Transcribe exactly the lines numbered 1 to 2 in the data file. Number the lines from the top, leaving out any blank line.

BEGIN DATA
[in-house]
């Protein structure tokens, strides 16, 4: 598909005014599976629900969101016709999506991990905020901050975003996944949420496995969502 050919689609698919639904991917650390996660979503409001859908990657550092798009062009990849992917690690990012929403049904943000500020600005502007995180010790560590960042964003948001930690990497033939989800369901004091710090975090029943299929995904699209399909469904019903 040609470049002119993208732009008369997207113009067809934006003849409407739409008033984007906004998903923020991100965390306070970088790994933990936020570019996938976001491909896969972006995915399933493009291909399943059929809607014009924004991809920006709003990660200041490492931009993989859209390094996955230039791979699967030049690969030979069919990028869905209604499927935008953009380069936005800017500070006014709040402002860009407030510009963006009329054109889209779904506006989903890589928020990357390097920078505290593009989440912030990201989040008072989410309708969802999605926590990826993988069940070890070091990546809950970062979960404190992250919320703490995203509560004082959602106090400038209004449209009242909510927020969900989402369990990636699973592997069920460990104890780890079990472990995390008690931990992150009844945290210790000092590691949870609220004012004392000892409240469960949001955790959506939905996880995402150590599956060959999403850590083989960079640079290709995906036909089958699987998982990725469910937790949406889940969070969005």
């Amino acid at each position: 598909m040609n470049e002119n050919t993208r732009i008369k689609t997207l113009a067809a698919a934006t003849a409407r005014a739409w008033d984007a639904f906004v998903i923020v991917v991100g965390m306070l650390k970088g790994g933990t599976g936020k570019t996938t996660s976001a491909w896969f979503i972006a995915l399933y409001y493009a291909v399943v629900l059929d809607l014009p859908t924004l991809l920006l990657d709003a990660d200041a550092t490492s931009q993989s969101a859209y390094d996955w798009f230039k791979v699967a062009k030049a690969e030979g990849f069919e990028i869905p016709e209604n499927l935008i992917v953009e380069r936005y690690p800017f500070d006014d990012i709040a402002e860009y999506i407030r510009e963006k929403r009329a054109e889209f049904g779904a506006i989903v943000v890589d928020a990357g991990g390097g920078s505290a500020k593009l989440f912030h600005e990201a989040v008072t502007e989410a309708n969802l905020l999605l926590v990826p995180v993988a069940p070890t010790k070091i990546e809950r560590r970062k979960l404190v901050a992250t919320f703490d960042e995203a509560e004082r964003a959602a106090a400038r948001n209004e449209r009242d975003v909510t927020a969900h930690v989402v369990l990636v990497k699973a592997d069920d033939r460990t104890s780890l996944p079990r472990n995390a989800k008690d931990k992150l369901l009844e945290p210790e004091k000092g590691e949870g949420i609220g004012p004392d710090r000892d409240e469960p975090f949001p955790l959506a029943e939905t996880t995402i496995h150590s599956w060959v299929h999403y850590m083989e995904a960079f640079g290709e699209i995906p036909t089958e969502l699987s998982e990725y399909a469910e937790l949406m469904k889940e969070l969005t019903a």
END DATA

[in-house]
């Protein structure tokens, strides 16, 4: 598909005014599976629900969101016709999506991990905020901050975003996944949420496995969502 050919689609698919639904991917650390996660979503409001859908990657550092798009062009990849992917690690990012929403049904943000500020600005502007995180010790560590960042964003948001930690990497033939989800369901004091710090975090029943299929995904699209399909469904019903 040609470049002119993208732009008369997207113009067809934006003849409407739409008033984007906004998903923020991100965390306070970088790994933990936020570019996938976001491909896969972006995915399933493009291909399943059929809607014009924004991809920006709003990660200041490492931009993989859209390094996955230039791979699967030049690969030979069919990028869905209604499927935008953009380069936005800017500070006014709040402002860009407030510009963006009329054109889209779904506006989903890589928020990357390097920078505290593009989440912030990201989040008072989410309708969802999605926590990826993988069940070890070091990546809950970062979960404190992250919320703490995203509560004082959602106090400038209004449209009242909510927020969900989402369990990636699973592997069920460990104890780890079990472990995390008690931990992150009844945290210790000092590691949870609220004012004392000892409240469960949001955790959506939905996880995402150590599956060959999403850590083989960079640079290709995906036909089958699987998982990725469910937790949406889940969070969005």